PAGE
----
Bullfrog Comparisons

At first glance it may seem like the only difference between an American Bullfrog and an African Bullfrog is their country of origin, but when you look close that all changes.

The American Bullfrog is characterized by its spotted green and brown coloration, large eardrums, long "fingers" and usually erect posture. These frogs are very common and can be found throughout the United States and Canada and when undisturbed in ponds love to make a large croaking noise to attract a female companion.

 
The American Bullfrog can grow on average to be about 7 to 10 inches in length. Studies show the bullfrog preys on any animal it can overpower and stuff down its throat. This characteristic is common to the American and African Bullfrog who are both agressive eaters digesting prey including rodents, small turtles, snakes, frogs (including bullfrogs), birds, and bats, as well as the many invertebrates, such as insects, which are the usual diet of frogs.


(video courtesy of http://www.youtube.com/KoreanFrogMania)

 

As you can see although both animals may love to eat the African Bullfrog, also commonly called Pixie Frog, looks more like the American Bullfrog's fat cousin. By weight the American Bullfrog usually grows to about 1 lb while the African Bullfrog can weigh a whopping 4+ lbs! The coloration of these animals are also quite different. Pixie Frogs love to live in the marshes where they burrow down covering their bright yellow belly while American Bullfrogs enjoy hop near the rivers edge.

Next time you are in The Reptile Zoo be sure to visit both our American and African Bullfrogs to see if you can tell the difference yourself!

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Monsters at The Reptile Zoo!

 Our Beaded Lizards & Gila Monster, newly added exhibit in our REPTILE ZOO!  Are the only two venomous lizard species in the world.  Capable of inflicting a very painful bite!  I can personally vouch for that fact.  They both have  Bull dog like bites, they grab on & it is nearly impossible to get them to release the extreme presure their jaws  exert.

 The Beaded lizard & Gila Monster are combined into the lizard family known by the scientific name Helodermatid.  The scientific name of the Beaded lizard is Heloderma horridum sp. The Gila Monster is known as Heloderma suspectum sp.  The sp. means that each species has at least 2 or more subspecies.

    These lizards are very unusual because of their skin texture.  Both have beadlike looking scales, called osteoderms (bony skin).  These bony scales make these lizards nearly indestructible.  Along with their formidable bite, they are not an animal to trifle with, with out years of experience, as is true with all venomous reptiles.  Luckily both lizards are completely PROTECTED in every state and country they are native to.

    They both have good daytime vision and very keen hearing.  These lizards can also sense an oncoming intruder by detecting minute vibrations in the ground.  These keen senses are a must for survival, considering these animals are slow travelers and incapable of any fast sprints.  Slow & awkward they have another defense, and that is they spend about 90% of their life underground.  Coming out in the spring to forage for food and breed.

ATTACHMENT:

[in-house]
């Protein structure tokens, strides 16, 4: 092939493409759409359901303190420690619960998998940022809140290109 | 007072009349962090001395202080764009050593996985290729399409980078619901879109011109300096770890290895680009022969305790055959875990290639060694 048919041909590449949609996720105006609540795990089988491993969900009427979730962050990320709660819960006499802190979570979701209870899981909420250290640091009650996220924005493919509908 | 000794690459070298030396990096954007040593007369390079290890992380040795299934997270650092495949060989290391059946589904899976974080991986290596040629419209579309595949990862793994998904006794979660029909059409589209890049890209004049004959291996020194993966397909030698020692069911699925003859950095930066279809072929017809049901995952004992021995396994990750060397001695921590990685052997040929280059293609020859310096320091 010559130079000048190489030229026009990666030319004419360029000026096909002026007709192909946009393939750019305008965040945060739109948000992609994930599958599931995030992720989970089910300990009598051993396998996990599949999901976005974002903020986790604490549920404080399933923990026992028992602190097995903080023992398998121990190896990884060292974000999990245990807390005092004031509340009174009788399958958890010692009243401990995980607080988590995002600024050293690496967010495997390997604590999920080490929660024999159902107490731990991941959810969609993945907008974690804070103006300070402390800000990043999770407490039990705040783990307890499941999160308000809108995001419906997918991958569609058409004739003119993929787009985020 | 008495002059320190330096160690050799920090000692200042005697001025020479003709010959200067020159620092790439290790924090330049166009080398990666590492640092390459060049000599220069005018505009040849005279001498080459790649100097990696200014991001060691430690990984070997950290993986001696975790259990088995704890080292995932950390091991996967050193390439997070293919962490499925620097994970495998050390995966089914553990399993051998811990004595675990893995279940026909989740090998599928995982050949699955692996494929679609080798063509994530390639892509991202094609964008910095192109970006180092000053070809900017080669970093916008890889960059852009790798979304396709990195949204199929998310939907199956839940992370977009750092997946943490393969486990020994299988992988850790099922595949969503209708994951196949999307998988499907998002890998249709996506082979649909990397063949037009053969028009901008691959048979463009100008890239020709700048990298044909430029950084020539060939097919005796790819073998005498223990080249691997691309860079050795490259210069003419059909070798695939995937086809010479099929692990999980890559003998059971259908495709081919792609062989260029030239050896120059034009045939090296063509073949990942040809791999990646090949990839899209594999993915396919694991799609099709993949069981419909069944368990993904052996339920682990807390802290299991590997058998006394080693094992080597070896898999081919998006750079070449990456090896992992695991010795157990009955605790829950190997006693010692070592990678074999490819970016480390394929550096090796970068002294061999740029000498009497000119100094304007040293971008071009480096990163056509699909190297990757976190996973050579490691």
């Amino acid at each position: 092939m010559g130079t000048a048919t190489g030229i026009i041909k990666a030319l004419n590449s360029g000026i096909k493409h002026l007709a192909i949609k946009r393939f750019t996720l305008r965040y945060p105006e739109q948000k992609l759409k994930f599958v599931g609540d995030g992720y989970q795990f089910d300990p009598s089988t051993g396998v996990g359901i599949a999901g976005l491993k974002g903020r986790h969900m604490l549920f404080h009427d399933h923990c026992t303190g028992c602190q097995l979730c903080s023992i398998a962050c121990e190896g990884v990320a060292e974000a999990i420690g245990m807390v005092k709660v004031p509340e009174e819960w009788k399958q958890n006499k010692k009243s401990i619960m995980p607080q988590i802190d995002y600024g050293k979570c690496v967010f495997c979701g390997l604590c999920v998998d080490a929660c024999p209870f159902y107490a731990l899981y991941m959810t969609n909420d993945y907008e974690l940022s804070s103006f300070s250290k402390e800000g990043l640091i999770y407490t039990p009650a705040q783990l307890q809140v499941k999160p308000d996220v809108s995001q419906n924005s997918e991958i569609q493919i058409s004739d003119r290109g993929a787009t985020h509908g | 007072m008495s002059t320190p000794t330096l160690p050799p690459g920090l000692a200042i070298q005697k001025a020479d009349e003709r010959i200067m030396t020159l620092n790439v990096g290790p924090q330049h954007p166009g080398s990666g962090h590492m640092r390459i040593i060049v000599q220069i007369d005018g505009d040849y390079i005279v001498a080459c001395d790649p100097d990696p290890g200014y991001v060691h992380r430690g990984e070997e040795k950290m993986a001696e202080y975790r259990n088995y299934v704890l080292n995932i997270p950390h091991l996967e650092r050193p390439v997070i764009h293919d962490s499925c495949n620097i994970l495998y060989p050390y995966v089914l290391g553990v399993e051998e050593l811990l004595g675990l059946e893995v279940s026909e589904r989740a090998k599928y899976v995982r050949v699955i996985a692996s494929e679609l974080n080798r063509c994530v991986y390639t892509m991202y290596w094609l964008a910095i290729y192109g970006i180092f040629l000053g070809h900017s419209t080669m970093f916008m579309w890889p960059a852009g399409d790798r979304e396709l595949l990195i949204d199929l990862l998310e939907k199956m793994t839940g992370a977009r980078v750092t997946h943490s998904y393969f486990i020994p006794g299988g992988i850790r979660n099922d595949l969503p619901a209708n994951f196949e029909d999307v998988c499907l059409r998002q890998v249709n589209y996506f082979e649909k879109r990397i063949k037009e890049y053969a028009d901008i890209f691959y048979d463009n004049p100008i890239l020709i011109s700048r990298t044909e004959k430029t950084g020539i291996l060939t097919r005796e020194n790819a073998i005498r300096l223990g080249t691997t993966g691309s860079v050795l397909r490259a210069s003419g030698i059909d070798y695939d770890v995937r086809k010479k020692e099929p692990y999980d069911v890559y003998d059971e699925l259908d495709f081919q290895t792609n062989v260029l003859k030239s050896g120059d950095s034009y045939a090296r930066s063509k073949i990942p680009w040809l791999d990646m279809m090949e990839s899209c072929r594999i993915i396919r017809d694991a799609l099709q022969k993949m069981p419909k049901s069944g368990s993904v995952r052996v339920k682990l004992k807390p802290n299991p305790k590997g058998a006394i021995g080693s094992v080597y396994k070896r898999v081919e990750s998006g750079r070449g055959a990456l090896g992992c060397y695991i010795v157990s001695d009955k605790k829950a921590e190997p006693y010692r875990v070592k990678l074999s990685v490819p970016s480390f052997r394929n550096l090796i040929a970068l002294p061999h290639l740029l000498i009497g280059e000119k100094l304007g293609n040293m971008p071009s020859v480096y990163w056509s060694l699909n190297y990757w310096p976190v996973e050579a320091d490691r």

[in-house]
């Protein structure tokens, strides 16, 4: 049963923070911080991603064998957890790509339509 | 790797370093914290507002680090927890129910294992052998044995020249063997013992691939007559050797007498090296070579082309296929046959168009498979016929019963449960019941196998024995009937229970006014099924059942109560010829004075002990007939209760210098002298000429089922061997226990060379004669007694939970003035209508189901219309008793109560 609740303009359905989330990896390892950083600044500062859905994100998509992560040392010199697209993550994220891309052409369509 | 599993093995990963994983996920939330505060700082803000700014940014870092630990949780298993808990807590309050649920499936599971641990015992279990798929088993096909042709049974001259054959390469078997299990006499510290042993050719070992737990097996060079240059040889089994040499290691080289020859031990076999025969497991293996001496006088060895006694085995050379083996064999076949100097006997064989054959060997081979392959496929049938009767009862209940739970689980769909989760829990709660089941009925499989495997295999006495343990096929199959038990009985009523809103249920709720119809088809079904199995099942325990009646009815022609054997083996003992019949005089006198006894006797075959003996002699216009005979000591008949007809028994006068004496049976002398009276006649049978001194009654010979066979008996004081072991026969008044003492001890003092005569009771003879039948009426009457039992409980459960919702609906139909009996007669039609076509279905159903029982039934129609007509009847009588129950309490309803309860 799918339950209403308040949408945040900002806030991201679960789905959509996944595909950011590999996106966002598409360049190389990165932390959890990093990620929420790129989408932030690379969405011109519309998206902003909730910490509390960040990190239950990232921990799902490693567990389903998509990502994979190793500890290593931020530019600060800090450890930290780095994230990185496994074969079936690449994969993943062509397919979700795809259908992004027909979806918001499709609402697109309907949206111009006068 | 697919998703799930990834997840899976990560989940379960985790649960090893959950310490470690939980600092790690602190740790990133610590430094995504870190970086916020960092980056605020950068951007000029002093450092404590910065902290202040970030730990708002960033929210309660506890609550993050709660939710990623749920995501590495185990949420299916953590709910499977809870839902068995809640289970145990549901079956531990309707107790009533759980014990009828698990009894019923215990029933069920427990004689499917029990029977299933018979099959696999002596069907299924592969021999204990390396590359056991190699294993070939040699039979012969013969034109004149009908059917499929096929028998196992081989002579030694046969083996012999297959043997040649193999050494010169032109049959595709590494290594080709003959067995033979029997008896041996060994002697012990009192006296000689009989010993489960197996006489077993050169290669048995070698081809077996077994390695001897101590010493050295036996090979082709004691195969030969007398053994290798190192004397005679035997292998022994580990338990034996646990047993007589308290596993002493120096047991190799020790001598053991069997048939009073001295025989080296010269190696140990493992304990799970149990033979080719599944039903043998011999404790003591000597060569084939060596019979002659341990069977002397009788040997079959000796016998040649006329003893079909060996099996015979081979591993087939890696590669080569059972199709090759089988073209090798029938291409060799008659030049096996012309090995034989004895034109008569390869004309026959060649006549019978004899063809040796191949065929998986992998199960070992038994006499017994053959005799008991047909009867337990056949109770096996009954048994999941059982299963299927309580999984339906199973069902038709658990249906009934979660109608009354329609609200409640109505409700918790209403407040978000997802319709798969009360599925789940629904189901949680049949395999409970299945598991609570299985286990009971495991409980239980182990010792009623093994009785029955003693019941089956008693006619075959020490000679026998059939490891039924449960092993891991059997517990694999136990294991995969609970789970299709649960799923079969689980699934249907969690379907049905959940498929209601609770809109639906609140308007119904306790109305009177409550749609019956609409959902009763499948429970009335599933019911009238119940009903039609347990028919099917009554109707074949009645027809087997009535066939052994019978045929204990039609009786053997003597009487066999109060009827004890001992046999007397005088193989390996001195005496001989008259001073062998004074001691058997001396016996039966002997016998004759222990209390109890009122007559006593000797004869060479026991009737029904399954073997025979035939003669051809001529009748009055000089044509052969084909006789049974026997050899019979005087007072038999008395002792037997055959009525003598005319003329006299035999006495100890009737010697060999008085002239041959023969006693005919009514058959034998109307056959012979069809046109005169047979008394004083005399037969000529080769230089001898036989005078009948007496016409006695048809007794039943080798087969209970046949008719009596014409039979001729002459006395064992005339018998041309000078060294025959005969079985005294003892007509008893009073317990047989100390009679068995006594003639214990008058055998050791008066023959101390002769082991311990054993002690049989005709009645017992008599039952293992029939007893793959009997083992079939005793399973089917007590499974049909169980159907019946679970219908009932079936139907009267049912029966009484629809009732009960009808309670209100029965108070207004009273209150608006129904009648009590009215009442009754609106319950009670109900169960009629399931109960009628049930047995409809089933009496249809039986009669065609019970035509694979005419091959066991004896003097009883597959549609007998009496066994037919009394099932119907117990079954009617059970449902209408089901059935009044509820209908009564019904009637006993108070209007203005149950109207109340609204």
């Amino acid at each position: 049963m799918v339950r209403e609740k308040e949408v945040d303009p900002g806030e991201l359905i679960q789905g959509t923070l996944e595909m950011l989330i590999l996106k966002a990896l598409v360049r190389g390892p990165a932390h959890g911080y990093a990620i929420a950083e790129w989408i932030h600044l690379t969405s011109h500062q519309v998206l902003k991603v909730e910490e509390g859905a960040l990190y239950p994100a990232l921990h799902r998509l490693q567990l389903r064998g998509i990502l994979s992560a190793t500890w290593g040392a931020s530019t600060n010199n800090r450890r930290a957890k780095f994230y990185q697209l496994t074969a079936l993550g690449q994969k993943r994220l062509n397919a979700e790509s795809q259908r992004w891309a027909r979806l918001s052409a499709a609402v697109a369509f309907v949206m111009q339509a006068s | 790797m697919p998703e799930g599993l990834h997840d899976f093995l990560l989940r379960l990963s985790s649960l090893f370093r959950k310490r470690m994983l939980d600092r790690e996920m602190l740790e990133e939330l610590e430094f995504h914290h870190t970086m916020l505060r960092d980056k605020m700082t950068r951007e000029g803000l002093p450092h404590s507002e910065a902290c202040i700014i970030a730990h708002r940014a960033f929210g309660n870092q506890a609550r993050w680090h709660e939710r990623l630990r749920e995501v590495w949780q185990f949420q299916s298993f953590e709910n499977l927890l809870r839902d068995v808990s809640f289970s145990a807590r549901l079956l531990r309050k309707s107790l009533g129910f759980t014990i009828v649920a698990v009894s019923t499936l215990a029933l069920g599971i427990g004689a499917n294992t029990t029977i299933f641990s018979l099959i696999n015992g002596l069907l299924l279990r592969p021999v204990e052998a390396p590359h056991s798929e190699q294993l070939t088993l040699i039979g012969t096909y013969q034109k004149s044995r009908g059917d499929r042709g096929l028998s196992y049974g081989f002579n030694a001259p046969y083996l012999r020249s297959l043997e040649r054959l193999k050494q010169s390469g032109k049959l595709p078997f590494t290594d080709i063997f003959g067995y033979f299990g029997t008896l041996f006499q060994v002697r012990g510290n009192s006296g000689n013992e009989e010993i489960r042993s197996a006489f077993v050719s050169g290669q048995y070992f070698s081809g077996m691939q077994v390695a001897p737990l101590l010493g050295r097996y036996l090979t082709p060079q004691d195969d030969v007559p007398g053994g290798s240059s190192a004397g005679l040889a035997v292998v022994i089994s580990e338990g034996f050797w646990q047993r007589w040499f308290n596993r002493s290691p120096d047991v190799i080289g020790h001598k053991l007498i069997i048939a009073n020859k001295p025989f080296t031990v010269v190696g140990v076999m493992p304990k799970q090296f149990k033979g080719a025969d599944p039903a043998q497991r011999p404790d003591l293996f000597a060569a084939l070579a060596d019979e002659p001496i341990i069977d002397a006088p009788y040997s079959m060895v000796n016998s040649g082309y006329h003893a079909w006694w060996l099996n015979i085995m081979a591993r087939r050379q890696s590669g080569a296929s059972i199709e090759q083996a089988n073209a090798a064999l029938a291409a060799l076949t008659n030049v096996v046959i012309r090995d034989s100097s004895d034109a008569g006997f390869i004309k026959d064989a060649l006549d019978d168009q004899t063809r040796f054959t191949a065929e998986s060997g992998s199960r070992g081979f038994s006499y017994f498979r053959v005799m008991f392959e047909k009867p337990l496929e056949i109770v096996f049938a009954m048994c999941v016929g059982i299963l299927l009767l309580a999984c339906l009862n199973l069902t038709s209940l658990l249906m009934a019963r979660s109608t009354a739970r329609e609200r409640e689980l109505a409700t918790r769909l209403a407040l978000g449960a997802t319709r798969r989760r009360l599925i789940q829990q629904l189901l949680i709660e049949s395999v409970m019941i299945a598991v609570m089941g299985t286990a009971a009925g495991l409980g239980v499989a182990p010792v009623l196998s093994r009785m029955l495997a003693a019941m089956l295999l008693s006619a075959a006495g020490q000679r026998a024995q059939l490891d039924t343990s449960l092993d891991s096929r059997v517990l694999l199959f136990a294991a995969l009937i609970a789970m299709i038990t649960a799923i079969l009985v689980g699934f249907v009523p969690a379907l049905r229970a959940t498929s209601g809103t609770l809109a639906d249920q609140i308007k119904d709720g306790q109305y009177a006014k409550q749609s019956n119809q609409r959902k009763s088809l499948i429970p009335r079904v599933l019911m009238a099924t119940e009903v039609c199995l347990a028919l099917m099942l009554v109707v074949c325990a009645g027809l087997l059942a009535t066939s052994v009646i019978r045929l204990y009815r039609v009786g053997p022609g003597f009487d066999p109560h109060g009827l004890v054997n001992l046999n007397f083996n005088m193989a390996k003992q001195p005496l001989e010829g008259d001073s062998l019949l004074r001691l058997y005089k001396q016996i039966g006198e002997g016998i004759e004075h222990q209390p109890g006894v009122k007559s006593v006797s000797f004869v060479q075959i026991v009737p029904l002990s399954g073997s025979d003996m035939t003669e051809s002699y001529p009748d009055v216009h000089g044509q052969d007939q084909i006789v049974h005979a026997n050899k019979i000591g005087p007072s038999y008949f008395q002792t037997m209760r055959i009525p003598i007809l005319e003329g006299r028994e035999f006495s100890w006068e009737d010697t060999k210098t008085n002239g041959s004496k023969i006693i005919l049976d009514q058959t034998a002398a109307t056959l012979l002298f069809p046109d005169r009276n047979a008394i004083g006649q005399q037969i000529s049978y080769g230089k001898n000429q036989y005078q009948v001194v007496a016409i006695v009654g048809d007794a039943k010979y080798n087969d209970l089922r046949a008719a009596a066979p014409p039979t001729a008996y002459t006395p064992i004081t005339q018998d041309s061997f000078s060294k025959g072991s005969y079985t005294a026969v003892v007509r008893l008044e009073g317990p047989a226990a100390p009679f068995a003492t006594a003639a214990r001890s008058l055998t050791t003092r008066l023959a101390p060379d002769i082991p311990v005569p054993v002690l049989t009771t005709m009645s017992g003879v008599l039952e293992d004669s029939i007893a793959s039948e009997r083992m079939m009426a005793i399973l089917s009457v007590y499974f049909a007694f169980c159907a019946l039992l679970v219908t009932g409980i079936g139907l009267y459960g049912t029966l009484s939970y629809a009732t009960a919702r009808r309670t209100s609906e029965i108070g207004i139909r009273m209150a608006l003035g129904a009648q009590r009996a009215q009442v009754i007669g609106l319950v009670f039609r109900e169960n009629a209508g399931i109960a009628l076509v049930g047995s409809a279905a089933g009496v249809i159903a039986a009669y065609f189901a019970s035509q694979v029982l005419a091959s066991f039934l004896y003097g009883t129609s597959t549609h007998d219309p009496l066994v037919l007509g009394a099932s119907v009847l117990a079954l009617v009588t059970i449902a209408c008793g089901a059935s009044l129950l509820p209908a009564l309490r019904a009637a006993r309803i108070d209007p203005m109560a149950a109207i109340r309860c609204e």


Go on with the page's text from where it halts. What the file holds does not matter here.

They feed almost exclusively on the contents of other animals nests and underground borrows, such as bird eggs & offspring, rodents, snake & lizard eggs, etc.  Even though they are so clumsy and slow, both are excellent climbers.

    The heloderms range I’ll break down seperately.  Beaded lizards range from southern Sonora Mexico south along the west coast of mainland Mexico into eastern Guatamala in Central America.  On the other hand Gia Monsters are native mostly to southern Arizona, s.w. New Mexico, extreme s.e. California, southern Nevada, and s.w. Utah in the U.S. southward into southern Sonora, Mexico.  So far they are absent from Baja, Mexico and the small islands of the Sea of Cortez.

     Reproduction in Gila Monsters takes place in the spring, with egg clutches numbering 2 to 12, after a gestation period of 25 days.  In captivity Beaded Lizards lay 2 to 22 egg clutches, averages of 6 to 10 eggs are more common.

     My foremost project here at the REPTILE ZOO is reproducing the Beaded Lizards.  So come on in and see how we’re progressing with our breeding colony of 5 specimens! 

      Craig Tauchman    May 6,2012

 

 

 

 

 

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Cinco de Mayo Everyday at The Reptile Zoo!

 

 

¡Gracias a nuestros muchos seguidores en todo México! Ciudad de México y Guadalajara están en las 10 ciudades para los amantes de Prehistoric Pets! Estamos dedicando este blog para ti! Feliz Cinco de Mayo!

 

 

Here at The Reptile Zoo we love our reptilian friends from Mexico and South America. Many parts of Mexico have a great climate for reptiles with almost 200 native varieties within the country including the common Iguana and Boa.

 

 

We are excited about the timely arrival of our newest addition to The Reptile Zoo a beautiful Gila Monster. We have been keeping a colony of Beaded Lizards at The Reptile Zoo for a little over a year now and we are excited to add their close relative and only other recognized venomous lizard to the ever updating exhibits.